Signs of economic recovery in Highlands and Islands
There are signs of emerging economic recovery and renewed optimism in the Highlands and Islands, according to the latest Business Panel survey undertaken in the region.
More than half (57%) of businesses in the Highlands and Islands are now operating at pre-pandemic levels or beyond.
Two-thirds (67%) have expressed confidence in the region’s economic outlook for the next 12 months, up from just 37% in October 2020.
Commissioned by development agency Highlands and Islands Enterprise (HIE) and carried out in June this year by Ipsos MORI, the survey questioned more than 1,000 businesses on topics including performance, confidence, skills and viability.
Most (93%) respondents were confident in their own ongoing viability, up from 84% at the start of the year. Four-fifths (80%) were optimistic about their prospects over the next 12 months, compared with 75% pre-pandemic.
Almost all businesses were confident in their abilities to adapt to ongoing restrictions (93%), to changes in customer demands (95%), managing cash flow (90%), and remaining competitive (91%). Confidence was however lower in their abilities to recruit required skills (59%), accessing new markets (63%), and accessing external finance (66%).
Two-thirds (66%) reported relatively stable employment levels in recent months, and most had the employees they needed.
Almost three quarters (71%) had changed their ways of working in responding to the pandemic. While 43% were keen to return to their previous ways, 28% had embraced the changes and wanted to maintain them.
The main actions taken in response to changes included doing more online, using cash reserves and collaborating more.
Meanwhile, almost half (44%) of respondents perceived the UK’s exit from the European Union as having a negative impact on their business, while 11% perceived this as positive.
The majority (89%) said they were able to access the goods and services they required, however 84% reported issues in doing so. High or increased costs were cited by 70% of businesses, 65% cited delays and 35% said getting the required volume was problematic.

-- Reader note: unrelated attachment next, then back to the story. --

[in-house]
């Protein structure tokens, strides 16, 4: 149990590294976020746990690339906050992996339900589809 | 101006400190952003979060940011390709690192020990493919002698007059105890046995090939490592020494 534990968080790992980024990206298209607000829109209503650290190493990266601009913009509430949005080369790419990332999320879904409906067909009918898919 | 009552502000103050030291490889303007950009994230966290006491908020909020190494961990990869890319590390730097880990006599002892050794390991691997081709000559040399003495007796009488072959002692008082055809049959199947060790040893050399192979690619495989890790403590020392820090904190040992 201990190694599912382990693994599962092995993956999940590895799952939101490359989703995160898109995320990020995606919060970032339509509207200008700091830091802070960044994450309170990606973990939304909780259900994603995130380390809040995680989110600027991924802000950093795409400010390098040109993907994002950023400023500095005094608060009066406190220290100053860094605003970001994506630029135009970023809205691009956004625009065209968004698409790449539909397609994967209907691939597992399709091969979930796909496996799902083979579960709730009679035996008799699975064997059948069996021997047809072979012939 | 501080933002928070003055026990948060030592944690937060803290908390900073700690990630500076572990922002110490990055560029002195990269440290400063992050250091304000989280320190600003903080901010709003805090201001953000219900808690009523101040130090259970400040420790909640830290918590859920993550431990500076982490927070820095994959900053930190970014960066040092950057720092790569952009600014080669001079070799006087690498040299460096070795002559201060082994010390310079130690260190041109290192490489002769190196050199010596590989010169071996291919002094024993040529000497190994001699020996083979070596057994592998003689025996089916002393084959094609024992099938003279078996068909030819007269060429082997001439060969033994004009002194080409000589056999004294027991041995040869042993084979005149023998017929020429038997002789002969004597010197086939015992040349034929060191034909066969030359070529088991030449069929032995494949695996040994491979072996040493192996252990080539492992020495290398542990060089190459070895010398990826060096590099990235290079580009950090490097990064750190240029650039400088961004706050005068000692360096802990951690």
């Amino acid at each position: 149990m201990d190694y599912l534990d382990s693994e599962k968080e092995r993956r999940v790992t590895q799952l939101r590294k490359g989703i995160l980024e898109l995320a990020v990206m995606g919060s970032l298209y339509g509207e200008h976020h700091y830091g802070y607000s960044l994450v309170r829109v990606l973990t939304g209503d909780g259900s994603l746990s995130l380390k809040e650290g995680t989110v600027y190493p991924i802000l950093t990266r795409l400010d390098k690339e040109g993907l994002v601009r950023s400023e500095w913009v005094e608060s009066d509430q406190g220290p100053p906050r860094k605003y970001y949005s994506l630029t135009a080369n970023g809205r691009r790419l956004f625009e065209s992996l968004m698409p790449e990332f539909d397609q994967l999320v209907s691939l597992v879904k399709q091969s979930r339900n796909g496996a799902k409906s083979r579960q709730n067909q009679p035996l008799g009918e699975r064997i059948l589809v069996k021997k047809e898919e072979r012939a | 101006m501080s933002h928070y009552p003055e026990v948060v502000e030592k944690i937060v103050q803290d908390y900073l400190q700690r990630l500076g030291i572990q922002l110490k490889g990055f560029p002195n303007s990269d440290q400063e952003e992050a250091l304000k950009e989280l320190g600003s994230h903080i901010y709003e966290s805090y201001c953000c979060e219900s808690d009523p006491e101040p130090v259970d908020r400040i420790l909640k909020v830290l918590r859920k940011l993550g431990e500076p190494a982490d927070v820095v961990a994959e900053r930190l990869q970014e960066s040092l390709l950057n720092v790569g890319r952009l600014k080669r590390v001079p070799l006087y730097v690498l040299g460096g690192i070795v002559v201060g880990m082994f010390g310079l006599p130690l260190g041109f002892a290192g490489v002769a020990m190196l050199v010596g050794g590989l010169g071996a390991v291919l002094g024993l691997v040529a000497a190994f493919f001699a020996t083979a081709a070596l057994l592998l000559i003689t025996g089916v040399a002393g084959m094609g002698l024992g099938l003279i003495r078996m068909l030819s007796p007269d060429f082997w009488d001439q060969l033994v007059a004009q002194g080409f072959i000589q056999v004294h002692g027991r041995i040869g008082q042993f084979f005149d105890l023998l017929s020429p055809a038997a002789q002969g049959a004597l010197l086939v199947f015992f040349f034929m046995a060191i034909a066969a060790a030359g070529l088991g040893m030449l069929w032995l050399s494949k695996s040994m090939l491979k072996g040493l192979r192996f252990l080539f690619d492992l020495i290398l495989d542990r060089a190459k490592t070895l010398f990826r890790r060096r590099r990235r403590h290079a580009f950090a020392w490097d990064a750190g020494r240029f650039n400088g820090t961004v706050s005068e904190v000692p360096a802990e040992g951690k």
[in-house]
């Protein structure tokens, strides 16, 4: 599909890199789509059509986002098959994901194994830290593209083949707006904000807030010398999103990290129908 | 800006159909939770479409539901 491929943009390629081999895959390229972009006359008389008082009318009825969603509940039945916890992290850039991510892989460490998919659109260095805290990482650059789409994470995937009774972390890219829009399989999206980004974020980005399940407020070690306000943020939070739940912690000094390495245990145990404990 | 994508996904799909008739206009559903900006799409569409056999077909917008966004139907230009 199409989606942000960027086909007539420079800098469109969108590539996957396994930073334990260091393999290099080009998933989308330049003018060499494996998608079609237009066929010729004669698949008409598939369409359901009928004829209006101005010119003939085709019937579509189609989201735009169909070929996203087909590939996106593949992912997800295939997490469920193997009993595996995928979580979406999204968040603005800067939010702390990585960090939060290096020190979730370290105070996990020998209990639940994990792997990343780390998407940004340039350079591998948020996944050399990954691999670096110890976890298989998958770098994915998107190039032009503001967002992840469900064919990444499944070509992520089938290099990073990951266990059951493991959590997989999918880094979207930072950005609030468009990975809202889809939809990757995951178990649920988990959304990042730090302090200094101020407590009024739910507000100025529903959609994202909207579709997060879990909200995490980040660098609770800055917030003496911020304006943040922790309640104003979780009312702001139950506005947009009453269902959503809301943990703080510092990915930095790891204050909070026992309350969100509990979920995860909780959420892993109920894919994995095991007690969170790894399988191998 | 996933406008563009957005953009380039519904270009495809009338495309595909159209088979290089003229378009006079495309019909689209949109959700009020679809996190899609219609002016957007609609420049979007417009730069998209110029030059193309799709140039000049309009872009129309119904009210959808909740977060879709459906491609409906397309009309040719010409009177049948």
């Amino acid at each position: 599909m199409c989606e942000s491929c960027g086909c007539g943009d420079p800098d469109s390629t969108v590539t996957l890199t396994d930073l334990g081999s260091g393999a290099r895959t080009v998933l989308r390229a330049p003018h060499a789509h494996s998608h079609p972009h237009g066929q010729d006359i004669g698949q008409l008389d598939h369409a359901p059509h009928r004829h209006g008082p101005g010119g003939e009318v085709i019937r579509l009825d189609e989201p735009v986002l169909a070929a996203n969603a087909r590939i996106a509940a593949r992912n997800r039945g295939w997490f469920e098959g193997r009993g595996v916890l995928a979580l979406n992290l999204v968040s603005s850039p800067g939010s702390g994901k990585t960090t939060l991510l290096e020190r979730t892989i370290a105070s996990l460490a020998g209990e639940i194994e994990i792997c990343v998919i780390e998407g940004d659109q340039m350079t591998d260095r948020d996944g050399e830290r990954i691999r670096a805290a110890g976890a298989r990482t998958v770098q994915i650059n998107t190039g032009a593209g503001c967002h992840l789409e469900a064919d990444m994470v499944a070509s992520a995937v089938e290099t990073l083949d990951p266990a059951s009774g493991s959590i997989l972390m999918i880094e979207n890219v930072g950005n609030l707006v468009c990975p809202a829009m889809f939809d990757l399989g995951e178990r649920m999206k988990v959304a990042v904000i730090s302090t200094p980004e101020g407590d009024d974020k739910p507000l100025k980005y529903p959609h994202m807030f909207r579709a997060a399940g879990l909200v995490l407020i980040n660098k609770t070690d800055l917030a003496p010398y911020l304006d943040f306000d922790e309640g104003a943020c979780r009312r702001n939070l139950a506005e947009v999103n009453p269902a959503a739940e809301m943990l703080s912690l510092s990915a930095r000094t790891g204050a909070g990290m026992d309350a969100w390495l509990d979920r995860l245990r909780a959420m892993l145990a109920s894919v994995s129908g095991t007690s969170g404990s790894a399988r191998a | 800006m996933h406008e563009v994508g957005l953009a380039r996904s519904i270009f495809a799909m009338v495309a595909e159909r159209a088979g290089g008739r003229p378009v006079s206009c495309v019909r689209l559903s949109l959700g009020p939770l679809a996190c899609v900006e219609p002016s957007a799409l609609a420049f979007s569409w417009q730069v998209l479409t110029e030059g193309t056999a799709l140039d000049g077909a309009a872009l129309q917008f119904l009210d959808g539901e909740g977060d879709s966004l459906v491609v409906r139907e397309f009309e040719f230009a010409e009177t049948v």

Businesses were most optimistic about selling within the UK and least optimistic about sales to the EU, with 40% of exporting firms experiencing issues in doing so.
There were also challenges in retaining required workforce levels. Of those with fewer staff than required, the most common challenges reported were a short supply of skills (49%), location (44%) and lack of accommodation (40%).
Businesses in remote rural areas were more likely to cite location (51%) and lack of accommodation as challenges (51%). Food and drink and tourism businesses appeared particularly concerned about accommodation as a recruitment challenge, as well as perceived lack of career prospects and unappealing working patterns.
More than a third of businesses also had concerns about there being fewer candidates to fill permanent (38%) and temporary (33%) vacancies.
Decreases in workforce were more common among businesses in tourism (34%) and creative industries (27%), both of which have been among the hardest hit sectors.
Other than financial viability, the top three priorities for businesses in the coming months were cited as ensuring employee wellbeing (42%), growing the customer base (39%) and creating or sustaining jobs (34%).
This is the 19th Highlands and Islands Business Panel survey commissioned by HIE since 2014. The findings have been used to inform policy and decision-making on how best to support businesses in the region. HIE is now working with the Scottish Government and the South of Scotland Enterprise agency to extend the survey to cover all rural Scotland.
Carroll Buxton, HIE’s interim chief executive, said: “As always, we are extremely grateful to all those who took part in the survey. Once again, they have provided some extremely valuable feedback and detailed insights into the challenges and opportunities faced by businesses in the region.
“We already know that the Highlands and Islands region has been disproportionately affected by both the pandemic and the UK’s exit from the EU. The early signs of recovery coming across in this survey reflect the high levels of innovation, flexibility and entrepreneurship that many of them have shown during the most trying of times. Their resilience has been tested to the extreme and having weathered that storm will have helped boost confidence in many instances.
“This survey also shows what areas of operation businesses are finding most challenging, for example the issues around imports and exports, skills and accommodation. These are areas that we as the development agency will need to look at with our partners to make sure our resources and support programmes are targeted to best effect.”